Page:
In a statement released today (and reproduced below in full) ARRI has announced that its Amira camera will can be upgraded to record UHD (not 4K) internally, as UHDProRes
Barely two weeks ago we carried a story about the Seiki 50" 4K TV that was priced at only $1299 - a tiny fraction of the prices that we've been seeing for 4K TVs from the usual manufacturers. Most people were understandably sceptical. Was this ever going to go on sale at this extraordinarily low price? Would it be any good?
Well, this is fascinating.
Revealed in Sony's blog is not just that the Sony Bravia 4K 84" TV will upscale HD to 4K using a dedicated chipset (that's not surprising) but that it will come with what Sony describes as "the world's first 4K Ultra HD delivery solution, complete with pre-loaded, native entertainment". This will include "full length feature Hollywood productions".
With video cameras now sporting 4K video - that's the equivalent of 8 Megapixels, each frame is capable of looking like a pretty decent still photograph. This means that not only can you grab high quality frames from video to use in still image media, it might actually be the best way in the future to do still photography, because you will have a wonderful, 24 or even 60 frames per second to choose your stills from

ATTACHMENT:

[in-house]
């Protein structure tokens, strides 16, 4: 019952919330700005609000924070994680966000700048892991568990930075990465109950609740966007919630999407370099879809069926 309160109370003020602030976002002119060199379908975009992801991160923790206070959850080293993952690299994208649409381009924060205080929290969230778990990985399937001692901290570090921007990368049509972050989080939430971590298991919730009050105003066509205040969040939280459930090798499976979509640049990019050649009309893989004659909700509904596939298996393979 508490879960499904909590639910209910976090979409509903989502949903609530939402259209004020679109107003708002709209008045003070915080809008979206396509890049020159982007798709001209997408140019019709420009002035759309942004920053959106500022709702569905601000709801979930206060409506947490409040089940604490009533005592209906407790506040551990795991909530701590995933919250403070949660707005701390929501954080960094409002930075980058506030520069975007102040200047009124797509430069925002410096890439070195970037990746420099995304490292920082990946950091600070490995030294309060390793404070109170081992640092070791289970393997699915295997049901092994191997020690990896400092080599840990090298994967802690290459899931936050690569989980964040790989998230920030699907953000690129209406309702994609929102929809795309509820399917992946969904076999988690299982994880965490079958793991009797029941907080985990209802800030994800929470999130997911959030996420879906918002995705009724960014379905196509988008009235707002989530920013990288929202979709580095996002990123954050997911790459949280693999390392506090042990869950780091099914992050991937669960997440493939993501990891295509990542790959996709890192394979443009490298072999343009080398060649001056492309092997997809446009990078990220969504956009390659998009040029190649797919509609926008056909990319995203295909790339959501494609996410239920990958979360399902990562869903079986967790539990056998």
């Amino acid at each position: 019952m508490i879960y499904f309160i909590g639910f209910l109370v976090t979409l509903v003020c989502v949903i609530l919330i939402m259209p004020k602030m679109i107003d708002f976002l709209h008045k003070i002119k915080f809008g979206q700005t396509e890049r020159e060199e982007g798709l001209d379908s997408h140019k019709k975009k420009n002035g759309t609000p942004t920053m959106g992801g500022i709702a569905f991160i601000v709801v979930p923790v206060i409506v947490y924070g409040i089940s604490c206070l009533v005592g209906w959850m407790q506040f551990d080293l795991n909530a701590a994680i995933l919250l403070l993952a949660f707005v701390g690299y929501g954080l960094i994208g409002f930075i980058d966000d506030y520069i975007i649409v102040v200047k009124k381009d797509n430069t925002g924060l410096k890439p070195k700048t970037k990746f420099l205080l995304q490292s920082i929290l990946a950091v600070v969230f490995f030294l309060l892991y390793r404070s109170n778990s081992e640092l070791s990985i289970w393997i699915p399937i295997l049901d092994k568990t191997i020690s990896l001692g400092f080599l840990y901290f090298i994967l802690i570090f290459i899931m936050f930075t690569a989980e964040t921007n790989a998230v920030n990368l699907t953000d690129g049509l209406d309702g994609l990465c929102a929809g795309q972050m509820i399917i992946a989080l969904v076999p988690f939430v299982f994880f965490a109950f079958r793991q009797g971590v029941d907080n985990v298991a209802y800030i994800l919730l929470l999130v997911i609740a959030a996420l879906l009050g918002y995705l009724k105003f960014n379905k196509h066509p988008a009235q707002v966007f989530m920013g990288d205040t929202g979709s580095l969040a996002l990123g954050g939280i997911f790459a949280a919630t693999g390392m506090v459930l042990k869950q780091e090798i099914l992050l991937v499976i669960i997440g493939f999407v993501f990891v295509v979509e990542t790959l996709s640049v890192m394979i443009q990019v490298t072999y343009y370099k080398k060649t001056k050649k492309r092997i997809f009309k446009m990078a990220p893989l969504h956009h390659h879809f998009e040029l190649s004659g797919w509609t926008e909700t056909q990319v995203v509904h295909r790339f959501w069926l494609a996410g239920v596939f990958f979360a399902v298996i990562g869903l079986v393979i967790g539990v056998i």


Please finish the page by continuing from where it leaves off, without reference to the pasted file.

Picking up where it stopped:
The normally reliable Korea Times has reported that a 12.9 inch near-4K iPad is already being made. Here's more background on this and some other products that we think Apple will release during 2014. You read it first here! RedShark's K Stewart reports
Can these cheap sets really be any good?
It looks like soon it will no longer be a matter of choosing between the visual qualities of the Arri Alexa or those of 4K resolution. A recent statement seems to suggest that it might soon be possible to have your cake and eat it
You may have heard that one of the top camera manufacturers is taking legal action against another for alleged patent infringement. This is news, but there's very little point in speculating about the outcome at this stage. Only a select group of people working for those companies will have access to evidence that proves the rights or wrongs of the case. We certainly don't